Research Article

Bacteriophages and insertion sequences of Chromobacterium violaceum ATCC 12472

Abstract

A fluid genome is a great advantage to prokaryotes, enabling quick adaptation to various types of ecological niches and to diverse environmental selective pressures. A substantial portion of these sudden changes is mediated by lateral gene transfer (LGT), through genetic recombination mechanisms, such as transformation, conjugation and transduction. The recent sequencing of several organisms has offered a new approach to the study of LGT, using comparison and analysis of nucleotide sequences dispersed throughout the genome of these species. This analysis in Choromobacterium violaceum has revealed four prophage and 12 insertion sequences, suggesting genetic exchange with several other bacterial species, including Salmonella enterica, Ralstonia and Xanthomonas. An Rhs (recombination hot spot) element (containing a vgr-like gene) was also observed, the function of which remains unknown, but it has a sequence related to species of Acinetobacter and Sphingomonas. These results support the role of LGT in the acquisition of new traits by C. violaceum.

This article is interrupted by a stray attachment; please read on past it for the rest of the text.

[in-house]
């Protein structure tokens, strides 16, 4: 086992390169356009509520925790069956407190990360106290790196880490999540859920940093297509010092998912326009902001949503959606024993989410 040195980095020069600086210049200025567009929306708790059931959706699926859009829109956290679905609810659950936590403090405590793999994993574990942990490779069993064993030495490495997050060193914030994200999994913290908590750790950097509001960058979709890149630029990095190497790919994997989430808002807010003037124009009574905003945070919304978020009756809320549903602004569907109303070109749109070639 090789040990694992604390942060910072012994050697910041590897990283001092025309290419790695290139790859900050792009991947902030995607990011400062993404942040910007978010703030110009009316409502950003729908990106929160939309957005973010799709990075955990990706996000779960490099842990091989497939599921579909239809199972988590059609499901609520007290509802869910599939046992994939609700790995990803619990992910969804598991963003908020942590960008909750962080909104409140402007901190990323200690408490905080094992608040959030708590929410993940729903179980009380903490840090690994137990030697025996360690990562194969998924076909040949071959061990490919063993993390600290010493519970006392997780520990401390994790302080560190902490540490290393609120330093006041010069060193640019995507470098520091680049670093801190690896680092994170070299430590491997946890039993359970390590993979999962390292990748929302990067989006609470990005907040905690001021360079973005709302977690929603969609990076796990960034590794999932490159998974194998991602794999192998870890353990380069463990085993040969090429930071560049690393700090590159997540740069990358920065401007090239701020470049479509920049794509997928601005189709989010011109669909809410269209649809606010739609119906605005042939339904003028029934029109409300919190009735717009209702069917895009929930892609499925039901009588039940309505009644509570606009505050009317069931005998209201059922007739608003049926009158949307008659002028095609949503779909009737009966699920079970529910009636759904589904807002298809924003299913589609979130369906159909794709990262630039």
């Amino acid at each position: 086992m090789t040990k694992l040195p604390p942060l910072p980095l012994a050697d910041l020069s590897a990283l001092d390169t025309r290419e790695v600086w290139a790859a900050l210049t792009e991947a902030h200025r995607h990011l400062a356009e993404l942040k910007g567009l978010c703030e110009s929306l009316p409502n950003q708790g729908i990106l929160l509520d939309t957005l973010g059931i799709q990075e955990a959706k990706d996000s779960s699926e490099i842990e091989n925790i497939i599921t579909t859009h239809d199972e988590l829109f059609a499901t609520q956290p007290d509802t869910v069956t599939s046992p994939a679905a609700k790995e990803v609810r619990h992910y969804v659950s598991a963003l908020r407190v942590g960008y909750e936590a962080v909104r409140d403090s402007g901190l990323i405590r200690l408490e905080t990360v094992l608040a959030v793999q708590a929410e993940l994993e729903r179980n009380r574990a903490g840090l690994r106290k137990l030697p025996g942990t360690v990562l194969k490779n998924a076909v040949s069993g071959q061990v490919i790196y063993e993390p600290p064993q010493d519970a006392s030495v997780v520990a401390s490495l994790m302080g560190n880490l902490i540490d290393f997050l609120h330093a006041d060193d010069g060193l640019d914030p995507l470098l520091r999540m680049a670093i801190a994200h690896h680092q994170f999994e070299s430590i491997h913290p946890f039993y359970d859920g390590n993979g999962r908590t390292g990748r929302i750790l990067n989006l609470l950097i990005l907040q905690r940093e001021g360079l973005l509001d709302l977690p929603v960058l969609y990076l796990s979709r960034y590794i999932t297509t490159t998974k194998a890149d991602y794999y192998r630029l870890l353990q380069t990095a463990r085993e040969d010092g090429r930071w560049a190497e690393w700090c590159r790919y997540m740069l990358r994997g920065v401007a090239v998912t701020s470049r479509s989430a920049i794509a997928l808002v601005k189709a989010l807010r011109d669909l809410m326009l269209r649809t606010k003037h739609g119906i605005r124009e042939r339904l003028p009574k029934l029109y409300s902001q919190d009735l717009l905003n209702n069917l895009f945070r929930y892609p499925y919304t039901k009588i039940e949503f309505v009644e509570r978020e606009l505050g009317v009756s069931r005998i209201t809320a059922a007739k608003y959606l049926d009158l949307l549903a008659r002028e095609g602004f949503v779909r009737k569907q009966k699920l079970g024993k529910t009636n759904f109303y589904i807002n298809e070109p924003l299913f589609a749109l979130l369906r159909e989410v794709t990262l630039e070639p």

A fluid genome is a great advantage to prokaryotes, enabling quick adaptation to various types of ecological niches and to diverse environmental selective pressures. A substantial portion of these sudden changes is mediated by lateral gene transfer (LGT), through genetic recombination mechanisms, such as transformation, conjugation and transduction. The recent sequencing of several organisms has offered a new approach to the study of LGT, using comparison and analysis of nucleotide sequences dispersed throughout the genome of these species. This analysis in Choromobacterium violaceum has revealed four prophage and 12 insertion sequences, suggesting genetic exchange with several other bacterial species, including Salmonella enterica, Ralstonia and Xanthomonas. An Rhs (recombination hot spot) element (containing a vgr-like gene) was also observed, the function of which remains unknown, but it has a sequence related to species of Acinetobacter and Sphingomonas. These results support the role of LGT in the acquisition of new traits by C. violaceum.

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